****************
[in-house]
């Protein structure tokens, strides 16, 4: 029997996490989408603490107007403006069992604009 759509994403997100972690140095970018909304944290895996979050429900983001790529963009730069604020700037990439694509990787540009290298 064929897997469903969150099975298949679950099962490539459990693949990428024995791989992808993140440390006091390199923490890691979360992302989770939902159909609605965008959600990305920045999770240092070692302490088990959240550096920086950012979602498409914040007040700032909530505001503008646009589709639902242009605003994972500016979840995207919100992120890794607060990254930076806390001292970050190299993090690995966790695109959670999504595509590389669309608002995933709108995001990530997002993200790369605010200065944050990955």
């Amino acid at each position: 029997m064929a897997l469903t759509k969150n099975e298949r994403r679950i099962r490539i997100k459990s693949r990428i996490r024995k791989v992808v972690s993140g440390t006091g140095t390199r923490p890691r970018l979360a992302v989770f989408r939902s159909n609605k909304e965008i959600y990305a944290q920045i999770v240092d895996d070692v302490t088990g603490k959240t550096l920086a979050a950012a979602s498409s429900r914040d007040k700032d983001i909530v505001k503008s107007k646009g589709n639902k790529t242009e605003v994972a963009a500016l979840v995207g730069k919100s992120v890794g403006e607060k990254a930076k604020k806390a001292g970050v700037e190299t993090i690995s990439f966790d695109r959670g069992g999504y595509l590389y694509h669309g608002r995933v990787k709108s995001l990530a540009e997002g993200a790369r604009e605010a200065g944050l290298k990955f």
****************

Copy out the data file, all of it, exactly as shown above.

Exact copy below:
[in-house]
């Protein structure tokens, strides 16, 4: 029997996490989408603490107007403006069992604009 759509994403997100972690140095970018909304944290895996979050429900983001790529963009730069604020700037990439694509990787540009290298 064929897997469903969150099975298949679950099962490539459990693949990428024995791989992808993140440390006091390199923490890691979360992302989770939902159909609605965008959600990305920045999770240092070692302490088990959240550096920086950012979602498409914040007040700032909530505001503008646009589709639902242009605003994972500016979840995207919100992120890794607060990254930076806390001292970050190299993090690995966790695109959670999504595509590389669309608002995933709108995001990530997002993200790369605010200065944050990955």
């Amino acid at each position: 029997m064929a897997l469903t759509k969150n099975e298949r994403r679950i099962r490539i997100k459990s693949r990428i996490r024995k791989v992808v972690s993140g440390t006091g140095t390199r923490p890691r970018l979360a992302v989770f989408r939902s159909n609605k909304e965008i959600y990305a944290q920045i999770v240092d895996d070692v302490t088990g603490k959240t550096l920086a979050a950012a979602s498409s429900r914040d007040k700032d983001i909530v505001k503008s107007k646009g589709n639902k790529t242009e605003v994972a963009a500016l979840v995207g730069k919100s992120v890794g403006e607060k990254a930076k604020k806390a001292g970050v700037e190299t993090i690995s990439f966790d695109r959670g069992g999504y595509l590389y694509h669309g608002r995933v990787k709108s995001l990530a540009e997002g993200a790369r604009e605010a200065g944050l290298k990955f």